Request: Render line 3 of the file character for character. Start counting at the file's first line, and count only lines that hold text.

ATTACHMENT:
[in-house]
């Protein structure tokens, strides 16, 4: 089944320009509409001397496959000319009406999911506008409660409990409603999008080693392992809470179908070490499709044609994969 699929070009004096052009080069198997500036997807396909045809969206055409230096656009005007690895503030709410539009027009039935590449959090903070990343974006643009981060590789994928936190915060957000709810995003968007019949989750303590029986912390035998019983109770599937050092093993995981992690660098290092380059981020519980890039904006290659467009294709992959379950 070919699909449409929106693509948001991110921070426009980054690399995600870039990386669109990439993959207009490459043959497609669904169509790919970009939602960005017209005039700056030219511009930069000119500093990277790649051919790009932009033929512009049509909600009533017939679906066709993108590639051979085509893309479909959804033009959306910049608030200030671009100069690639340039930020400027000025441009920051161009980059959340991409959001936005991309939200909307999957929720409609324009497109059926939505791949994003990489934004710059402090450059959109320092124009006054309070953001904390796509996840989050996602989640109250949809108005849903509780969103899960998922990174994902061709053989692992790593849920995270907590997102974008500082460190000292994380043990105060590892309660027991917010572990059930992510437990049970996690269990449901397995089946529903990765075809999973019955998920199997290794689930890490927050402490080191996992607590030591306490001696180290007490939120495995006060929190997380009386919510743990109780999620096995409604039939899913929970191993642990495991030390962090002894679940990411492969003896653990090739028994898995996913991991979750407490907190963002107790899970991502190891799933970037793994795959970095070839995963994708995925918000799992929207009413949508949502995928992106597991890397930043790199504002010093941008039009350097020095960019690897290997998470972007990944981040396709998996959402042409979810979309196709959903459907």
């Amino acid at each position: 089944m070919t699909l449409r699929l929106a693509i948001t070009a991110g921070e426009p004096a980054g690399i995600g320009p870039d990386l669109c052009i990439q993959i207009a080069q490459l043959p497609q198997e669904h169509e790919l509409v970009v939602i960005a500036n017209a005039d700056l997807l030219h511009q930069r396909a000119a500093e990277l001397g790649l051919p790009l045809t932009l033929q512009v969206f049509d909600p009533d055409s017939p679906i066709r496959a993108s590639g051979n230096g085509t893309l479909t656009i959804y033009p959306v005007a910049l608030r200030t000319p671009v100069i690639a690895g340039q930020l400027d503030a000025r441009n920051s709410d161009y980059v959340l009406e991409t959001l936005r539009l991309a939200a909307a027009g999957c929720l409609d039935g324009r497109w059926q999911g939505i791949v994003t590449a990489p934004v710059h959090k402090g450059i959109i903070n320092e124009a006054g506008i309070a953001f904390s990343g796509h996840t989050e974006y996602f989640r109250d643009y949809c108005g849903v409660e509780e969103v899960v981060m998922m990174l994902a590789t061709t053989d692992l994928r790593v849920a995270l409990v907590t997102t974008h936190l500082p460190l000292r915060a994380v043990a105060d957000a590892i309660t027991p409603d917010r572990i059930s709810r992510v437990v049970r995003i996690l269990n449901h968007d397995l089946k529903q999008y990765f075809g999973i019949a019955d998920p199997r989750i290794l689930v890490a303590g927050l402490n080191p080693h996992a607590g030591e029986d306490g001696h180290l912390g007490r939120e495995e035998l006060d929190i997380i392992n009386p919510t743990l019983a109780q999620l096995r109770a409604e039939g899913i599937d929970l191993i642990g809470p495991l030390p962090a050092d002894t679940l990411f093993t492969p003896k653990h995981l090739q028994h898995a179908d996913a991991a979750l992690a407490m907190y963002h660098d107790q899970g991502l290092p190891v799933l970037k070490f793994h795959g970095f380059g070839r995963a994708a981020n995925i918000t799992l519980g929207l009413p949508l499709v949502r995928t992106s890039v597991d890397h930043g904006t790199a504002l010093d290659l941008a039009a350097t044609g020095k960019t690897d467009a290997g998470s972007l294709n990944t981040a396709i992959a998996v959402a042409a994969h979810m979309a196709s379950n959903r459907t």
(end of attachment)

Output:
């Amino acid at each position: 089944m070919t699909l449409r699929l929106a693509i948001t070009a991110g921070e426009p004096a980054g690399i995600g320009p870039d990386l669109c052009i990439q993959i207009a080069q490459l043959p497609q198997e669904h169509e790919l509409v970009v939602i960005a500036n017209a005039d700056l997807l030219h511009q930069r396909a000119a500093e990277l001397g790649l051919p790009l045809t932009l033929q512009v969206f049509d909600p009533d055409s017939p679906i066709r496959a993108s590639g051979n230096g085509t893309l479909t656009i959804y033009p959306v005007a910049l608030r200030t000319p671009v100069i690639a690895g340039q930020l400027d503030a000025r441009n920051s709410d161009y980059v959340l009406e991409t959001l936005r539009l991309a939200a909307a027009g999957c929720l409609d039935g324009r497109w059926q999911g939505i791949v994003t590449a990489p934004v710059h959090k402090g450059i959109i903070n320092e124009a006054g506008i309070a953001f904390s990343g796509h996840t989050e974006y996602f989640r109250d643009y949809c108005g849903v409660e509780e969103v899960v981060m998922m990174l994902a590789t061709t053989d692992l994928r790593v849920a995270l409990v907590t997102t974008h936190l500082p460190l000292r915060a994380v043990a105060d957000a590892i309660t027991p409603d917010r572990i059930s709810r992510v437990v049970r995003i996690l269990n449901h968007d397995l089946k529903q999008y990765f075809g999973i019949a019955d998920p199997r989750i290794l689930v890490a303590g927050l402490n080191p080693h996992a607590g030591e029986d306490g001696h180290l912390g007490r939120e495995e035998l006060d929190i997380i392992n009386p919510t743990l019983a109780q999620l096995r109770a409604e039939g899913i599937d929970l191993i642990g809470p495991l030390p962090a050092d002894t679940l990411f093993t492969p003896k653990h995981l090739q028994h898995a179908d996913a991991a979750l992690a407490m907190y963002h660098d107790q899970g991502l290092p190891v799933l970037k070490f793994h795959g970095f380059g070839r995963a994708a981020n995925i918000t799992l519980g929207l009413p949508l499709v949502r995928t992106s890039v597991d890397h930043g904006t790199a504002l010093d290659l941008a039009a350097t044609g020095k960019t690897d467009a290997g998470s972007l294709n990944t981040a396709i992959a998996v959402a042409a994969h979810m979309a196709s379950n959903r459907t």